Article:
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The Center for Native Grasslands Management




Title: Harvest Management of Switchgrass in Pennsylvania for Yield and Biofuel Quality
Year: 2005
Author(s): Adler, P. R., Sanderson, M. A., Boateng, A. A., Weimer, P. J.
Source Title: Proceedings of the 4th Eastern Native Grass Symposium
Source Type: Proceedings
pages: 87-95
Original Publication:  
Abstract: Harvest management of switchgrass grown for biofuel must consider not only biomass yield but also the fuel quality of the biomass. A three-year study was conducted to determine the effect of fall versus spring harvest on biomass yield and biofuel quality. In winters with low snowfall, delaying harvest from fall to spring did not affect yield. However, in winters with above-average snowfall, biomass losses were 40%. About 25% of the yield reduction during winter resulted from losses in tiller weight with reductions in leaves and the panicles; however, 75% of the yield reduction was due to biomass not picked up by the baler. Although the yield is highest in late summer, mineral element concentration in the biomass decreases after the peak yield through a killing frost and into spring, thereby enhancing biomass quality for combustion. Although the biomass yield decreased over the winter, energy yield from gasification did not decrease on a unit biomass basis, whereas ethanol production decreased about 25%. Switchgrass moisture content needs to be less than 15% for storage but averaged 34% in the fall versus 7% in the spring. Although there was substantial reduction in switchgrass yield with spring harvest, the biofuel quality of spring-harvested biomass was greater than fall biomass.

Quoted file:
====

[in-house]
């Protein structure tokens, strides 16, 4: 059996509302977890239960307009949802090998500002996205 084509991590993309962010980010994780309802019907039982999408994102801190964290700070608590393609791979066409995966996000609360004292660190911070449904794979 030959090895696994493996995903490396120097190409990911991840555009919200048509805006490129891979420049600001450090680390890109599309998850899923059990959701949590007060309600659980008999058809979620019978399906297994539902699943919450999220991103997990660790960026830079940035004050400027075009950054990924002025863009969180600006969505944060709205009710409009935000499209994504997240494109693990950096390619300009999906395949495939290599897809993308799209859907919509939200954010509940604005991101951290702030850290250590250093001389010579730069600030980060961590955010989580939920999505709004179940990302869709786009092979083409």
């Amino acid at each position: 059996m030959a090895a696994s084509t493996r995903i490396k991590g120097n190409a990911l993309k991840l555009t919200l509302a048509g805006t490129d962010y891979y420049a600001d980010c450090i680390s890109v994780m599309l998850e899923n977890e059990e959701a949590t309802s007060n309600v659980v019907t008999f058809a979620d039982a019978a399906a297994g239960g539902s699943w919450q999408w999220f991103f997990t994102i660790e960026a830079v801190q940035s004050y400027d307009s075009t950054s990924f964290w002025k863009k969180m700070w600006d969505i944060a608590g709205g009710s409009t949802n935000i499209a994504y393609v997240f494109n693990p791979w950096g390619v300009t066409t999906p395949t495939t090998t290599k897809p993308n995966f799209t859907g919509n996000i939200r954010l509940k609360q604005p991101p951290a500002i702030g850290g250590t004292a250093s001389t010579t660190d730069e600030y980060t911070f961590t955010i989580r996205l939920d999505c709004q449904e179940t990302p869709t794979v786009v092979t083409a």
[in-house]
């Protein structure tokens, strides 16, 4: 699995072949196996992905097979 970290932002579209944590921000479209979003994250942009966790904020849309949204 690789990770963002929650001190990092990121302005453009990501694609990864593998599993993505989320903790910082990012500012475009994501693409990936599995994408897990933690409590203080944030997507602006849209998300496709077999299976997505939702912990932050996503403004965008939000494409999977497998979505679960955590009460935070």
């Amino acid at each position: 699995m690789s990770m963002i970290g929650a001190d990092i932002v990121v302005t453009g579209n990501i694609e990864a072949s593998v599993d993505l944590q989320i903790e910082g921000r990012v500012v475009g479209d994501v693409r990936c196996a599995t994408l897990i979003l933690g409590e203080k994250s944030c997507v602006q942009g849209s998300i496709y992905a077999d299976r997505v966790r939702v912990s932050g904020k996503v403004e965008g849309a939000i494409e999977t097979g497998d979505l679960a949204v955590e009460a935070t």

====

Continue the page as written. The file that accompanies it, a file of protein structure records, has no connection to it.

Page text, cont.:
Publisher: The University of Kentucky Department of Forestry, Lexington, Kentucky
Editor(s): T. G. Barnes
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